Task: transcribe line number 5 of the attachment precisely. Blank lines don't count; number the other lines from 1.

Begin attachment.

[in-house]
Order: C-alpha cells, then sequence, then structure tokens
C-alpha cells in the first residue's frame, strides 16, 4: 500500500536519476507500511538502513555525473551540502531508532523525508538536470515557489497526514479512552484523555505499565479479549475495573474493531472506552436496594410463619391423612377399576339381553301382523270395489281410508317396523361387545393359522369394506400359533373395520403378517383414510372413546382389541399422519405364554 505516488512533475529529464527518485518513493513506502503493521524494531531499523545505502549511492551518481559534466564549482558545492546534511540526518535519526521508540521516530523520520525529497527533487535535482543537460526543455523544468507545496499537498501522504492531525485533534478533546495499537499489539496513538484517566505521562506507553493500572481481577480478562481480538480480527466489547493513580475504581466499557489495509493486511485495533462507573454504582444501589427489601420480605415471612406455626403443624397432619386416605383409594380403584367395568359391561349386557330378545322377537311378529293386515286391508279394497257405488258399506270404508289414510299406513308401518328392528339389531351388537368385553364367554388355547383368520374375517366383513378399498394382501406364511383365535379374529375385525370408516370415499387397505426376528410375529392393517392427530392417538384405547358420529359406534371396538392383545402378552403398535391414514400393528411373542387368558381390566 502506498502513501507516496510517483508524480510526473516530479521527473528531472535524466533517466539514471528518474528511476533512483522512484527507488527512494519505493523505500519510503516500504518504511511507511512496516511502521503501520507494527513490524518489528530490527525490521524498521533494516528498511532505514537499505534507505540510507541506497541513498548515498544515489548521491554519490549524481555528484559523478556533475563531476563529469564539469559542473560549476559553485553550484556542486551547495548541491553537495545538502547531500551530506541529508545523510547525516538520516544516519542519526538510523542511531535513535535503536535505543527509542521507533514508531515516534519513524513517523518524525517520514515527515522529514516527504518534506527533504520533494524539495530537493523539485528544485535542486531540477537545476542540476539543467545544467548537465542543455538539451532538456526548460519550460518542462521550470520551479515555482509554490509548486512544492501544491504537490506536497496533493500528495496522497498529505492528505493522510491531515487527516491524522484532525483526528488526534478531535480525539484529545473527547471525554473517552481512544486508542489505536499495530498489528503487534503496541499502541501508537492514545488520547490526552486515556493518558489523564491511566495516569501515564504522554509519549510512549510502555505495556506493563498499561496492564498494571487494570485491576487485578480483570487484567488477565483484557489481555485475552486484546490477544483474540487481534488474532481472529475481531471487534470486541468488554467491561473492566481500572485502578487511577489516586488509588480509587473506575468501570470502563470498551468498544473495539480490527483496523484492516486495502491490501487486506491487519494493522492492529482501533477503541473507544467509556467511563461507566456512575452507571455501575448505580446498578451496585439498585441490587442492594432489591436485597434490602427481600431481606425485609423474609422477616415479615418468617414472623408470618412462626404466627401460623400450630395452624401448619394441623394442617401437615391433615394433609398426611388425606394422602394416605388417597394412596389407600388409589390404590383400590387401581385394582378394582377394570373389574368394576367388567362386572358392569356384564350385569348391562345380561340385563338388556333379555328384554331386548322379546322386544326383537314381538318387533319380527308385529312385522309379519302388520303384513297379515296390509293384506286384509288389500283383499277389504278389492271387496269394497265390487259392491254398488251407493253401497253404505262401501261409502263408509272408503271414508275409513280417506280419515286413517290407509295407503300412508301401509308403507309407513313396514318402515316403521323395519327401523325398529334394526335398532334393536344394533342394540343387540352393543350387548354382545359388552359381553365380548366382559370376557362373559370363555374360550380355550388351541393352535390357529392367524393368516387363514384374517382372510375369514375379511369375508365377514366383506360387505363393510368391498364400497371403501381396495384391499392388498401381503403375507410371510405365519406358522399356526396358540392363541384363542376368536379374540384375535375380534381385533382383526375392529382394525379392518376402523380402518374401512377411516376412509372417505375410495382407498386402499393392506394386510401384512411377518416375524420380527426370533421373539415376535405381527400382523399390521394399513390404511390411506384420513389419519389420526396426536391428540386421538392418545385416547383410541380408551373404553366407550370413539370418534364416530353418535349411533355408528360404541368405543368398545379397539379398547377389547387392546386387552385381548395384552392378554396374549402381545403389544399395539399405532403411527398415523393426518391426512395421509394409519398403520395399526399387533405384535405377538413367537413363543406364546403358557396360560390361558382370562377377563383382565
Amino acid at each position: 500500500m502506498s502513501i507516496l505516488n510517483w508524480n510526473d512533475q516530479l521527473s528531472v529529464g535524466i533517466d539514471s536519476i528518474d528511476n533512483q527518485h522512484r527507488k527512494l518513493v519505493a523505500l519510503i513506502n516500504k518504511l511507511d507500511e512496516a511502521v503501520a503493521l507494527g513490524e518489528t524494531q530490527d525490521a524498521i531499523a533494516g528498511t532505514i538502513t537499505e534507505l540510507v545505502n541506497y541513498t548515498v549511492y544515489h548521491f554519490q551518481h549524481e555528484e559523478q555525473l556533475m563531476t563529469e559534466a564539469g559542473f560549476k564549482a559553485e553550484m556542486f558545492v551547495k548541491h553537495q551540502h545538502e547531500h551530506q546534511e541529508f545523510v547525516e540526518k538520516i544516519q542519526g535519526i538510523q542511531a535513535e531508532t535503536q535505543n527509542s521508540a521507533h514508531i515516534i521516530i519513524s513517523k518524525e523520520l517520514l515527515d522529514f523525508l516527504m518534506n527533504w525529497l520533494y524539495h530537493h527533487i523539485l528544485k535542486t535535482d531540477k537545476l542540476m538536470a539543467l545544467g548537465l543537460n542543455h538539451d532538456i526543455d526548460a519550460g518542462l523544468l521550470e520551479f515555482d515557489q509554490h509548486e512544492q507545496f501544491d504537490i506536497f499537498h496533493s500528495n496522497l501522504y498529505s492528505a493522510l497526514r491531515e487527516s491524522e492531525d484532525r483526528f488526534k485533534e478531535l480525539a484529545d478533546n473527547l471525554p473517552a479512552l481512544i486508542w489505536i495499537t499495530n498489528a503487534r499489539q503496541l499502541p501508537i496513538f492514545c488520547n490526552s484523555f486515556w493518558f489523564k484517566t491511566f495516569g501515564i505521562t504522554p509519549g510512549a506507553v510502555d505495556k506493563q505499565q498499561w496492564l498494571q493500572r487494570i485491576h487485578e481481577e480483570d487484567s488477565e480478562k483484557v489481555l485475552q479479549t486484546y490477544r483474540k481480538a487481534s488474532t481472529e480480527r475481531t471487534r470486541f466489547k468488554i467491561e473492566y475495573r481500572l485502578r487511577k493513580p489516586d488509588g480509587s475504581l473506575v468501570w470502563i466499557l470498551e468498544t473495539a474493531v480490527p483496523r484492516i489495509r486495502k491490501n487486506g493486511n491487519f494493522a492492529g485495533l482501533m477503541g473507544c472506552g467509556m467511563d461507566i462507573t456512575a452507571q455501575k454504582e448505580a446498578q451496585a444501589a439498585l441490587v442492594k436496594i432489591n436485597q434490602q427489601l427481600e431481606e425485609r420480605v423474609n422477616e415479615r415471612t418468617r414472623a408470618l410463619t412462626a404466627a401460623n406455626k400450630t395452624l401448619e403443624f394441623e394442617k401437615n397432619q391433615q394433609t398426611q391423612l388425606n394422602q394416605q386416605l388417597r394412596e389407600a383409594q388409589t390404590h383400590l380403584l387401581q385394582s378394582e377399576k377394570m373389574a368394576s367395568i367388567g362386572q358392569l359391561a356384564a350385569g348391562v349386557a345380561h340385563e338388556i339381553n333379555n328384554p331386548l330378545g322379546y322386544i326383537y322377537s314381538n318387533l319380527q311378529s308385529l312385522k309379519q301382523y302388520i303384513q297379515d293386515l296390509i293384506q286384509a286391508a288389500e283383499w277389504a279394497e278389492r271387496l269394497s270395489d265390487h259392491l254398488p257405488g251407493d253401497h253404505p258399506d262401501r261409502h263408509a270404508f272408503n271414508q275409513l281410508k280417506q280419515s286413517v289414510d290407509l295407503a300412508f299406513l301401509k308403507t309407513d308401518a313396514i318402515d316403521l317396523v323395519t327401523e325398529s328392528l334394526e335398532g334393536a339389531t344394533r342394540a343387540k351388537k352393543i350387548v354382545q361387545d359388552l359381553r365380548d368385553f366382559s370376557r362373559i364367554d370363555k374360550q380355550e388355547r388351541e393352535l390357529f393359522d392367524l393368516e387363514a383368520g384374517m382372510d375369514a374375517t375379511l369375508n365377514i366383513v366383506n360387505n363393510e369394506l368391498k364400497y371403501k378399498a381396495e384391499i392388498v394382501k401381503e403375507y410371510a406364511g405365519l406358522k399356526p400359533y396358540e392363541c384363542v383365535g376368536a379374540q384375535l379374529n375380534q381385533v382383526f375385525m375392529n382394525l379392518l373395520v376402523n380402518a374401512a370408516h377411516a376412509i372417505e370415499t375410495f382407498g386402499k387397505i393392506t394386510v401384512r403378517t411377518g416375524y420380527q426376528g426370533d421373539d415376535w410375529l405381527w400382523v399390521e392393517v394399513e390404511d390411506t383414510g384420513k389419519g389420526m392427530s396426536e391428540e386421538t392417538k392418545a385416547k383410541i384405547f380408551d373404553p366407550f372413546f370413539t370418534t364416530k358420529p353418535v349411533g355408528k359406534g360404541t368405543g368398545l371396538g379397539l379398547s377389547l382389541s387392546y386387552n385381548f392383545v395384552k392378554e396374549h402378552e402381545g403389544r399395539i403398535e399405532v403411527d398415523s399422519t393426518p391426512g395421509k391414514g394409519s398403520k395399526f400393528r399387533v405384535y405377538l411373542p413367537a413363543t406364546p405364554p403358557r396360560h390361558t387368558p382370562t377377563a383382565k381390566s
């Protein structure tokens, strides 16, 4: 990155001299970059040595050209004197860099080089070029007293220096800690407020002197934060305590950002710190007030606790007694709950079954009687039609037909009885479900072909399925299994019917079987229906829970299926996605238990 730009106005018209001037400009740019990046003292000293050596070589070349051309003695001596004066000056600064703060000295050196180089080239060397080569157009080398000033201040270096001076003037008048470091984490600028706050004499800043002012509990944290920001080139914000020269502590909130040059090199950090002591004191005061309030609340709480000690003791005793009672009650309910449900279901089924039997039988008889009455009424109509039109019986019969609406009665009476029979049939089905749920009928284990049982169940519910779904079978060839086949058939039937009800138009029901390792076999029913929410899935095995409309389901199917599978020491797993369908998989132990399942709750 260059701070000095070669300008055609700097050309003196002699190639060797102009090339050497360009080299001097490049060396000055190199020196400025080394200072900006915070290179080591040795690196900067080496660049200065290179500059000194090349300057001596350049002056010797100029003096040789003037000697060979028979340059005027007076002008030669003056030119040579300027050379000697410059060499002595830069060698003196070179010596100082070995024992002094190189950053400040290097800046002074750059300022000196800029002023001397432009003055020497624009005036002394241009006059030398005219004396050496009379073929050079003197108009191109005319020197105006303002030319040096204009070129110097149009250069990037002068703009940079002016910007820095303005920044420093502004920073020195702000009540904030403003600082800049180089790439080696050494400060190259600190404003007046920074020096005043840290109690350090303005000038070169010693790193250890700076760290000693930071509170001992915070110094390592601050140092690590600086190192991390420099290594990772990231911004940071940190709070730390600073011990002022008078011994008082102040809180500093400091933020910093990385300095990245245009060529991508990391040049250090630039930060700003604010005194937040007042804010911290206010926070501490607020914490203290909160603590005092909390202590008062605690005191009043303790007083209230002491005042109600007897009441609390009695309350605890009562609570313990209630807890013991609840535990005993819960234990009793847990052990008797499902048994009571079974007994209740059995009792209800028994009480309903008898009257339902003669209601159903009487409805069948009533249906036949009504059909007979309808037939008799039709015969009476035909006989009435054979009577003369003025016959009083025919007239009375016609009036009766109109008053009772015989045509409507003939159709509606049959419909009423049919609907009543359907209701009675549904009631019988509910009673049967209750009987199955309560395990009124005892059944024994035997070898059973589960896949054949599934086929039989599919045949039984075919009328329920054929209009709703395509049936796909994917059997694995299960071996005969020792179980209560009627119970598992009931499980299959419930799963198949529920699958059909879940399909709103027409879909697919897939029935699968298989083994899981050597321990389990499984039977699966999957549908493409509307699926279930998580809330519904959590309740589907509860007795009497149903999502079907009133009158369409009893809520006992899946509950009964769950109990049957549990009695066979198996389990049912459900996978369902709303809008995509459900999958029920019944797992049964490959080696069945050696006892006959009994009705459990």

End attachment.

């Protein structure tokens, strides 16, 4: 990155001299970059040595050209004197860099080089070029007293220096800690407020002197934060305590950002710190007030606790007694709950079954009687039609037909009885479900072909399925299994019917079987229906829970299926996605238990 730009106005018209001037400009740019990046003292000293050596070589070349051309003695001596004066000056600064703060000295050196180089080239060397080569157009080398000033201040270096001076003037008048470091984490600028706050004499800043002012509990944290920001080139914000020269502590909130040059090199950090002591004191005061309030609340709480000690003791005793009672009650309910449900279901089924039997039988008889009455009424109509039109019986019969609406009665009476029979049939089905749920009928284990049982169940519910779904079978060839086949058939039937009800138009029901390792076999029913929410899935095995409309389901199917599978020491797993369908998989132990399942709750 260059701070000095070669300008055609700097050309003196002699190639060797102009090339050497360009080299001097490049060396000055190199020196400025080394200072900006915070290179080591040795690196900067080496660049200065290179500059000194090349300057001596350049002056010797100029003096040789003037000697060979028979340059005027007076002008030669003056030119040579300027050379000697410059060499002595830069060698003196070179010596100082070995024992002094190189950053400040290097800046002074750059300022000196800029002023001397432009003055020497624009005036002394241009006059030398005219004396050496009379073929050079003197108009191109005319020197105006303002030319040096204009070129110097149009250069990037002068703009940079002016910007820095303005920044420093502004920073020195702000009540904030403003600082800049180089790439080696050494400060190259600190404003007046920074020096005043840290109690350090303005000038070169010693790193250890700076760290000693930071509170001992915070110094390592601050140092690590600086190192991390420099290594990772990231911004940071940190709070730390600073011990002022008078011994008082102040809180500093400091933020910093990385300095990245245009060529991508990391040049250090630039930060700003604010005194937040007042804010911290206010926070501490607020914490203290909160603590005092909390202590008062605690005191009043303790007083209230002491005042109600007897009441609390009695309350605890009562609570313990209630807890013991609840535990005993819960234990009793847990052990008797499902048994009571079974007994209740059995009792209800028994009480309903008898009257339902003669209601159903009487409805069948009533249906036949009504059909007979309808037939008799039709015969009476035909006989009435054979009577003369003025016959009083025919007239009375016609009036009766109109008053009772015989045509409507003939159709509606049959419909009423049919609907009543359907209701009675549904009631019988509910009673049967209750009987199955309560395990009124005892059944024994035997070898059973589960896949054949599934086929039989599919045949039984075919009328329920054929209009709703395509049936796909994917059997694995299960071996005969020792179980209560009627119970598992009931499980299959419930799963198949529920699958059909879940399909709103027409879909697919897939029935699968298989083994899981050597321990389990499984039977699966999957549908493409509307699926279930998580809330519904959590309740589907509860007795009497149903999502079907009133009158369409009893809520006992899946509950009964769950109990049957549990009695066979198996389990049912459900996978369902709303809008995509459900999958029920019944797992049964490959080696069945050696006892006959009994009705459990």